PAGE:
was announced Oct. 29 that the Brandon Wheat Kings shipped Latvian
import Rihards Bukarts to the Portland Winterhawks, leaving them with one
open spot for an import player.
guess who comes to mind?
just four games under his belt of pro hockey, the Flames 2015 second-round pick,
Oliver Kylington, is a name that should be considered for that open import spot
in Brandon, especially given his early struggles in Stockton. Let’s explore why
the 18-year-old Swede should be sent
to the WHL in light of the news.
unfortunate, but some players just aren’t ready for the professional level at
18. I know, shocking, right?
we know that seems to be the case with Oliver Kylington. He’s not ready for
professional hockey yet. No, that doesn’t mean his stock has dropped
organizationally. He just needs to go through the regular development of most
18 year olds.
you watch Kylington play in Stockton, immediately his skating comes to mind. It’s
been mentioned all over the internet, in print, and vocally: Kylington’s a
great skater. The best in his draft class in fact. However, his legs have only
taken him so far with the Heat before some concerns have crept up.
battles and net-front battles have not been kind to Kylington so far. The vast
gulf in strength between him and his opponents is as clear as air. It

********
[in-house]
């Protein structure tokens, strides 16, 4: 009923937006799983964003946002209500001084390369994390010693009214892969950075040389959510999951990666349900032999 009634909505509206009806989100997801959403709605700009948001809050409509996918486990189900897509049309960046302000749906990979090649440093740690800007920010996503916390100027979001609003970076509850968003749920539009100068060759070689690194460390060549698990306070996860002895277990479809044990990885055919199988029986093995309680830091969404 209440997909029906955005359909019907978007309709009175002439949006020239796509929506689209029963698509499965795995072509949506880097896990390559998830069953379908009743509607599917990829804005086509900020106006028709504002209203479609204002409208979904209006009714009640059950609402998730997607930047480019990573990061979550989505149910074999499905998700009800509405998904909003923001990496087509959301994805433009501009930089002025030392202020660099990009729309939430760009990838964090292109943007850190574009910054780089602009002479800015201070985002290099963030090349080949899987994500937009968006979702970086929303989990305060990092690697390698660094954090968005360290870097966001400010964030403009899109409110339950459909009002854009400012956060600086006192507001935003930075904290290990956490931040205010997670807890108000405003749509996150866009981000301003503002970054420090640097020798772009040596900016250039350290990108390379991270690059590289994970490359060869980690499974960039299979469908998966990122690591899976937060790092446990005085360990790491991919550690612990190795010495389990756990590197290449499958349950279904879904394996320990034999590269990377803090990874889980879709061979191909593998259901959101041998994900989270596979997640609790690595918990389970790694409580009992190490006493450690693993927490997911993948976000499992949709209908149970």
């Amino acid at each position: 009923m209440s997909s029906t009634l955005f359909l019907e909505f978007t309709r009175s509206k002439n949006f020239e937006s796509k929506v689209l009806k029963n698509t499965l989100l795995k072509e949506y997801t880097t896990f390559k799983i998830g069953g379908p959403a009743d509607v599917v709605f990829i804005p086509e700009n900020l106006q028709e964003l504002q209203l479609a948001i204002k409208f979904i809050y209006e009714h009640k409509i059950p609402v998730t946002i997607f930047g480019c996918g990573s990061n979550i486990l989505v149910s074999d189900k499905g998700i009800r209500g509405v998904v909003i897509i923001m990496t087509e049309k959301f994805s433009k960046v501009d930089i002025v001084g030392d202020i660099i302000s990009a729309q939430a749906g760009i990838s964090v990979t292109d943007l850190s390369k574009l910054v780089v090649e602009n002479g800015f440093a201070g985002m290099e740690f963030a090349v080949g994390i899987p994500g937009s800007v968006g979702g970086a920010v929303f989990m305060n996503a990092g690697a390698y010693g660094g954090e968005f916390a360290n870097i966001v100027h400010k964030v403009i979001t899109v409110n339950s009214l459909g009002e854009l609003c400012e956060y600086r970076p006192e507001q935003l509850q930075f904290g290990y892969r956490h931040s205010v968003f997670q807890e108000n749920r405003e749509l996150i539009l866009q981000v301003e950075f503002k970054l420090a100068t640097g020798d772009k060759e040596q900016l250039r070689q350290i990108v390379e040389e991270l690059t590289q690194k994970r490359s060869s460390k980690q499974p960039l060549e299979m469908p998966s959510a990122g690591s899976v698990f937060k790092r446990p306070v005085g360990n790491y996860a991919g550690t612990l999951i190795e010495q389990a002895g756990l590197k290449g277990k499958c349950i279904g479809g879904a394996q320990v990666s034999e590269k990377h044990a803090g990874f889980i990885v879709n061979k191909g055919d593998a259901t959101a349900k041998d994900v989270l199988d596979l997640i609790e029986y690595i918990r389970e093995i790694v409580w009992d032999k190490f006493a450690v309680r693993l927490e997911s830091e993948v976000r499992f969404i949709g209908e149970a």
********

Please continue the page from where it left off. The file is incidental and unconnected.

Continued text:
highlights the primary attribute Kylington is going to have to improve in order
to compete at this level.
a result, Kylington spends a great deal of time defending in his own zone, battling
for pucks that he tends to lose and then being unable clear the zone when he
finally does retrieve the puck. Net-front battles are even worse yet. He simply
doesn’t have the strength to move anyone from in front of Jon Gillies. To make
matters worse, because he’s on the bottom pairing alongside Patrick Sieloff,
they tend to get matched against some of the bigger, meaner, grinder-types.
This isn’t an issue for Sieloff, but it’s noticeable for Kylington.
unable to win puck battles is one thing, but if he does win a puck battle he
seems to struggle with his decision making. He doesn’t seem to know what to do
with it. By default he wants to use his skating ability to move the puck out of
the zone. While that’s okay sometimes, it doesn’t cut it all of the time. That’s